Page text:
Cover of Emily Harris Adams book For Those With Empty ArmsEmily Harris Adams is a Mormon poet and essayist. Her book For Those with Empty Arms:  A Compassionate Voice For Those Experiencing Infertility was published earlier this year by Familius. In the book, Adams combines poetry and personal essay with Christian thought and a bit of self-help to tell her story in a candid, thoughtful way that those struggling with infertility (and their friends and family) will find relatable, touching and useful. Adams is also a perennial Mormon Lit Blitz finalist. Her poem “Second Coming” took fifth place in the Mormon Lit Blitz in February 2012; in May 2013, she won first place in the Mormon Lit Blitz with her piece “Birthright”; and she’s also a finalist this year with her poem “Faded Garden“.

Could you tell us about the process you went through to decide to prepare what is very personal writing into the book that Familius published? Why do it and what decisions along the way were easy and what were hard?

I first decided to write about infertility after a disappointing trip to a local bookshop. It was early in my infertility journey and I was looking for a book to help me cope with the overwhelming disappointment I was facing. Instead of finding any books about infertility, I found an entire shelf of books on parenting and childbirth. When I saw that wall of books, I felt more isolated even than when the doctor had given us our diagnosis. I decided I didn’t want anyone else to have that experience. So, as a writer, I felt my best option for preventing a similar experience was to write a book.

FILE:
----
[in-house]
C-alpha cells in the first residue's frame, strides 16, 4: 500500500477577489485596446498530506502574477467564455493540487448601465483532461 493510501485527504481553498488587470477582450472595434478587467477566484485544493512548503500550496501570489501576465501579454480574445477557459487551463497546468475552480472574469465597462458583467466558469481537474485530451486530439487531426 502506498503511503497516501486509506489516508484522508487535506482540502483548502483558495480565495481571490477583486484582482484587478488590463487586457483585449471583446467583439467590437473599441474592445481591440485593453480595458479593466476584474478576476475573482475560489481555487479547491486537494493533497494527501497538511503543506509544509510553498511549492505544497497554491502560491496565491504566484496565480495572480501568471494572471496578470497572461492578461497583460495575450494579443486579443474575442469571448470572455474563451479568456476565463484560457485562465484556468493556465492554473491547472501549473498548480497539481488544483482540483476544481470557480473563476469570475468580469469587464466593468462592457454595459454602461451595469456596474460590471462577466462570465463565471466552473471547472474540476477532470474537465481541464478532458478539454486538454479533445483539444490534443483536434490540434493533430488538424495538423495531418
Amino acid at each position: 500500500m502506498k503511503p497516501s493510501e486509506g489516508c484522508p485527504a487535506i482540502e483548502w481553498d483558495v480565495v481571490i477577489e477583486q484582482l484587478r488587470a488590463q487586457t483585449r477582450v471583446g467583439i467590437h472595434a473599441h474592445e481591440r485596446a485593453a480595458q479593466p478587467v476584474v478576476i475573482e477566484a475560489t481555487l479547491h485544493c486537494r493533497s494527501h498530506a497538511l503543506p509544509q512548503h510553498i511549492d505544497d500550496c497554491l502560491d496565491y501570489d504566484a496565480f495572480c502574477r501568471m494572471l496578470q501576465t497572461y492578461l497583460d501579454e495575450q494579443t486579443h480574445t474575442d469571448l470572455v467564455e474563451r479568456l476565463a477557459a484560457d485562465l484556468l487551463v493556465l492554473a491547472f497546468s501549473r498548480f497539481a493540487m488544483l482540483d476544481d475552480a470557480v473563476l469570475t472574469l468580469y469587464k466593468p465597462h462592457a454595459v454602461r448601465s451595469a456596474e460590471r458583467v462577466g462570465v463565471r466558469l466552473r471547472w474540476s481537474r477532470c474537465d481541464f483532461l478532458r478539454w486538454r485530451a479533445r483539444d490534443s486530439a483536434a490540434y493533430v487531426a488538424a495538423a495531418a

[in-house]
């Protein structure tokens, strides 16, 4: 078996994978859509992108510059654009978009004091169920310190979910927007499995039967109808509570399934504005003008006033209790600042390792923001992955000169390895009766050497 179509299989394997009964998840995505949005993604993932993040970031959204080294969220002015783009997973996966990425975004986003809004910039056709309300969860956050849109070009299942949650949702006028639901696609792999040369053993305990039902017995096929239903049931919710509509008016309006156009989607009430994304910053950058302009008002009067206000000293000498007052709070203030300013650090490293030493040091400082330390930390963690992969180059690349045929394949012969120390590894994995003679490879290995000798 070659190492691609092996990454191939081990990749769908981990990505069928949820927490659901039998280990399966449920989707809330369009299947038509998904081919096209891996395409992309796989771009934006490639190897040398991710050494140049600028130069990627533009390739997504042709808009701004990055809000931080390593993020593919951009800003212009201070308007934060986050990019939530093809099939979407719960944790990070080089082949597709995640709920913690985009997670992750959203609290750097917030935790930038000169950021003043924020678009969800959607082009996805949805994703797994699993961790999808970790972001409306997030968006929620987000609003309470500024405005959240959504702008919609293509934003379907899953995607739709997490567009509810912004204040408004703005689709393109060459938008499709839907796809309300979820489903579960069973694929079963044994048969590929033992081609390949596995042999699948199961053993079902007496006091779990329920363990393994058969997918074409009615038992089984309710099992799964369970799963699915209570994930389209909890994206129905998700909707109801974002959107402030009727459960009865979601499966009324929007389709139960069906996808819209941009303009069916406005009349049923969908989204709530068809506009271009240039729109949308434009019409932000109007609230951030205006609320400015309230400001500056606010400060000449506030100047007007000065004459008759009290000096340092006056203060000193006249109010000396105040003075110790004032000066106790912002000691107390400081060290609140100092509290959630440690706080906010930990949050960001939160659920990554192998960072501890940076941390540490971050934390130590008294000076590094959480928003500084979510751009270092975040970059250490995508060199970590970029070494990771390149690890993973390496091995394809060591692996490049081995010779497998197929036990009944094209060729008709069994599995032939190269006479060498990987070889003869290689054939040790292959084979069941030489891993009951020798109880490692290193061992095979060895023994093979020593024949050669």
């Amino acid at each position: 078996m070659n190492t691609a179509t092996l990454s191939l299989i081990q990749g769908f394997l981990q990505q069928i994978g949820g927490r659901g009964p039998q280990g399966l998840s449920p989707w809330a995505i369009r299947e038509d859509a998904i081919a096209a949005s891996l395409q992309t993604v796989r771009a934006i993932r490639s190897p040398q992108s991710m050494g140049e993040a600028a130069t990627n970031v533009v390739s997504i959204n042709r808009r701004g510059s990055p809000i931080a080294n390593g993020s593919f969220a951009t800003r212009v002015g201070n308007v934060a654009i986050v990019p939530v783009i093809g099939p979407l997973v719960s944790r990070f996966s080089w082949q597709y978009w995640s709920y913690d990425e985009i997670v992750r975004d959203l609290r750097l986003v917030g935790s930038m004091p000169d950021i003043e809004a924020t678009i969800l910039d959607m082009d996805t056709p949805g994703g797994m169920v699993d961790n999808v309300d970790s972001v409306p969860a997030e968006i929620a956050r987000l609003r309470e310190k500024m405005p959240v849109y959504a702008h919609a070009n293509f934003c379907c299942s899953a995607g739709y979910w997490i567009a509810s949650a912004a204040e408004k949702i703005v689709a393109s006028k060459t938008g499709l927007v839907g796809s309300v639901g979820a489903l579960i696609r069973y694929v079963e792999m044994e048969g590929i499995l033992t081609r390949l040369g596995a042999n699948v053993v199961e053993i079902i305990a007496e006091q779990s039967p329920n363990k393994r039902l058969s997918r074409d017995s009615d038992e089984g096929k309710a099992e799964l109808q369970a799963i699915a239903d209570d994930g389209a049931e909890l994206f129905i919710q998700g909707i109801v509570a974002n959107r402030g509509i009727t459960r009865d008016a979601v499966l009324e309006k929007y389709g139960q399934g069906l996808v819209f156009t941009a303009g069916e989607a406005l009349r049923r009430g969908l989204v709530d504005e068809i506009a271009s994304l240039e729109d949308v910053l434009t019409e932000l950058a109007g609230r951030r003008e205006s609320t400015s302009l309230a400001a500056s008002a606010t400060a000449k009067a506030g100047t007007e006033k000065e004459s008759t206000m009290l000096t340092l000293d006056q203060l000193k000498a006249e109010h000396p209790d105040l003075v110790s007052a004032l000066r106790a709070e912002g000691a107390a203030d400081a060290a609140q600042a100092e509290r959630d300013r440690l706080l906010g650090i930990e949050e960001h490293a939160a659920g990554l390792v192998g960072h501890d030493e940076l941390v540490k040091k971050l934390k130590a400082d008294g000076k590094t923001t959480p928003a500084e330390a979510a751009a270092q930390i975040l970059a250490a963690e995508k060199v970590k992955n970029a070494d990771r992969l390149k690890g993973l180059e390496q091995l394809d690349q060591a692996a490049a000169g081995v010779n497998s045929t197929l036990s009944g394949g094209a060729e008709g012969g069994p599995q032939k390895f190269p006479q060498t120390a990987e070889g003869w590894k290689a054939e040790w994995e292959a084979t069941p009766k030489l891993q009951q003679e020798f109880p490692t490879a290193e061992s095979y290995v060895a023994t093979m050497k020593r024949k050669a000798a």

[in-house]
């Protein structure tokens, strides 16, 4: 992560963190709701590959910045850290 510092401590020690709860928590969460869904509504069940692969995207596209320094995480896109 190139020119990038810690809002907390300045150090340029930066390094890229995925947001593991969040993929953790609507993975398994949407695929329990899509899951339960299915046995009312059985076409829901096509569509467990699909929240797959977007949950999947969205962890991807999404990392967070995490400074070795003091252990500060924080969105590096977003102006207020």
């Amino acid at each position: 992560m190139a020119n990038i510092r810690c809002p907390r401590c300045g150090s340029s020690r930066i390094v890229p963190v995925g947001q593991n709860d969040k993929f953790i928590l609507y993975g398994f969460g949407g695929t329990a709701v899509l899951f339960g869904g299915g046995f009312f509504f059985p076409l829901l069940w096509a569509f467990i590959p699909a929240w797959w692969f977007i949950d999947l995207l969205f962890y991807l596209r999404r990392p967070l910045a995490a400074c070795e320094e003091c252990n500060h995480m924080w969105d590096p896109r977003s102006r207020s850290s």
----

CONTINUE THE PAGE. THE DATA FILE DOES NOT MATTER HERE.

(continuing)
The hardest decisions to make were really just matters of transparency. Trent and I had to decide together how much we were willing to reveal about our diagnosis, treatment plans, and such. Personally, it was hard for me to reveal the times I didn’t behave well. In particular, there is an essay called “Envy” where I talk about how I started to become bitter about my situation. I almost removed the essay from sheer embarrassment. In the end, I decided to leave it in because I realize that many suffering infertility do have feelings of envy. They need to know they aren’t alone, and that they can overcome those feelings.  more

Dark Watch and other Mormon-American stories is available for pre-order

5.7.15 | | 6 comments

Cover of William Morris collection Dark Watch and other Mormon-American stories

6/1/15 Note: it’s now available on all four platforms:

PURCHASE: Amazon | Kobo | Nook | iBooks

———-

I’m delighted to announce the forthcoming publication of my short story collection Dark Watch and other Mormon-American stories. It’s available for pre-order right now at: Amazon (Kindle) | Kobo (epub files). It’ll also soon be available at Barnes & Noble (Nook) and iBooks (iPad/iPhone). It’ll officially go live on Saturday, May 16 (which is when pre-orders will be delivered).

I’ve published it myself under the aegis of A Motley Vision. The main reason for that is that I want as much of the proceeds from sales as possible to go to support AMV and related projects. I go into more detail below about that decision and a lot of other things.